NEW YORK (Reuters Life!) - An Antiquities auction took in $10.35 million at Christie’s on Thursday, but its star lot, a 2,000-year-old Roman Imperial marble sculpture expected to fetch more than $1 million, failed to sell.
The total was just above the pre-sale estimate of $9 million to $14 million for the 200-odd lots on offer, of which 70 percent found buyers.
But a marble statue depicting a struggle between the goat-legged god Pan and Hermaphrodite, a headless figure with a sensuous female body and male genitalia, went unsold.
The top lot instead was a Roman marble Isis, circa 1st-2nd century A.D., which sold for $962,500 including the auction house’s commission, or nearly twice the low pre-sale estimate.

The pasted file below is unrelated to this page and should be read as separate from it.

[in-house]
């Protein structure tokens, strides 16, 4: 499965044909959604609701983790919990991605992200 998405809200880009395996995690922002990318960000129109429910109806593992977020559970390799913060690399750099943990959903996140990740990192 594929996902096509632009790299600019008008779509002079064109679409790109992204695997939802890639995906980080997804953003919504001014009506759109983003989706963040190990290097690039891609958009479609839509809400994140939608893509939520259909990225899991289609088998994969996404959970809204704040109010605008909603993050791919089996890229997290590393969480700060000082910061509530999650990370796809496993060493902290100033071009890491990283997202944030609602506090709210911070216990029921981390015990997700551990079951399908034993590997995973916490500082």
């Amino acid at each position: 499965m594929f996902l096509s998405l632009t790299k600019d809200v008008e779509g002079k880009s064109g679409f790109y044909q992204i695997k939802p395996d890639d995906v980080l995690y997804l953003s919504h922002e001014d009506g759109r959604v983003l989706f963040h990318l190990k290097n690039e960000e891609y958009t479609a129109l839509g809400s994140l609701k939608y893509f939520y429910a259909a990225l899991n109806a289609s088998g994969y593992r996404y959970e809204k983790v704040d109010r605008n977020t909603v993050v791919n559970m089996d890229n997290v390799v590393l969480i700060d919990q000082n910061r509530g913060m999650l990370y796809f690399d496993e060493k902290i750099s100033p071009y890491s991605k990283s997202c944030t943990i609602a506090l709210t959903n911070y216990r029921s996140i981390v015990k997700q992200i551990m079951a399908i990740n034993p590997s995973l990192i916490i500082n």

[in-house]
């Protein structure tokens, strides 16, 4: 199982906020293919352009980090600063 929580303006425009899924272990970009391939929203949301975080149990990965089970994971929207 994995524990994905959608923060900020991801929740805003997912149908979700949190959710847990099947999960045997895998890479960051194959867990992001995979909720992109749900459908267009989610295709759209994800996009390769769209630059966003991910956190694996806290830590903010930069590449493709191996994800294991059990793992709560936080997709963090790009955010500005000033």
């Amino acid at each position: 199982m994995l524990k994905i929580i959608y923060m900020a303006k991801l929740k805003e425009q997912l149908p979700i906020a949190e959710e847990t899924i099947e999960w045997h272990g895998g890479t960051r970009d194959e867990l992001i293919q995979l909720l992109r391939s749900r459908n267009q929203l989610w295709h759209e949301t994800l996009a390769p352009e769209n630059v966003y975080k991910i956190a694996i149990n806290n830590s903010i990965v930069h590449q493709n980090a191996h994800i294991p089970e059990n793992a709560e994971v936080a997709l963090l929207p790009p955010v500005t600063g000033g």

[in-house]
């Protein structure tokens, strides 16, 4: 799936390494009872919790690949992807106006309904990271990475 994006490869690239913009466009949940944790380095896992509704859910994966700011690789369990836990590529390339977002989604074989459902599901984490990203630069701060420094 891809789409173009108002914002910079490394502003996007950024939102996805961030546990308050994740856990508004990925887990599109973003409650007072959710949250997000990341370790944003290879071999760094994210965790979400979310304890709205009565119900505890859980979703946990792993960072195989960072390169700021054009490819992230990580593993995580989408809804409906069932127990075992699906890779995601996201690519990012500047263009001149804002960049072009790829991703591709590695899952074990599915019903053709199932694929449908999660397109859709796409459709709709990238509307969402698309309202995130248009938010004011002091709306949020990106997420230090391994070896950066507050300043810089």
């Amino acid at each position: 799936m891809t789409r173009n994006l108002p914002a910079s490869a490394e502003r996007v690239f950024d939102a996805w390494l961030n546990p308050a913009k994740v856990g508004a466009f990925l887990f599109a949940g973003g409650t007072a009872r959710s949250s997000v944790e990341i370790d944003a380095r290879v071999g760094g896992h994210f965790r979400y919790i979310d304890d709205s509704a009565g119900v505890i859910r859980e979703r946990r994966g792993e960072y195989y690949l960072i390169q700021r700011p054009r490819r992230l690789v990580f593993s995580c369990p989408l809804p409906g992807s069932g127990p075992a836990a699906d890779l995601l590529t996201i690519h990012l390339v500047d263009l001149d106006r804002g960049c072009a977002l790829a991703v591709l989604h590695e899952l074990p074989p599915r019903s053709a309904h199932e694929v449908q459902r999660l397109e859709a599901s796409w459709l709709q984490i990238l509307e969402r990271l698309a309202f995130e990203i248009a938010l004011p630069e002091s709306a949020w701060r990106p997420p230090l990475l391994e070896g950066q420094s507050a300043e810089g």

“Ancient sculpture from the Golden Age of collecting once again exceeded all expectations,” said Molly Morse Limmer, Christie’s New York head of Antiquities, referring to top-selling items.
Another highlight was a Roman marble head of Apollo, circa late 1st-early 2nd century A.D., which soared to $900,000, nearly four times its estimate.
Christie’s International department head for Antiquities, G. Max Bernheimer, added that “the market for all sectors, from the Near East, Egypt, Greece and Rome, continues to attract aggressive international bidding.”
The top lots were snapped up almost exclusively by European or other international private collectors.
Antiquities have fetched some astonishing prices in recent years. A marble bust sold for $23.8 million at Sotheby‘s’ in December, nearly 10 times its pre-sale estimate.
Five bidders competed for the “Marble Portrait Bust of the Deified Antinous, Roman Imperial, Reign of Hadrian,” circa A.D. 130-138, which went to an unidentified European collector when it was sold last year.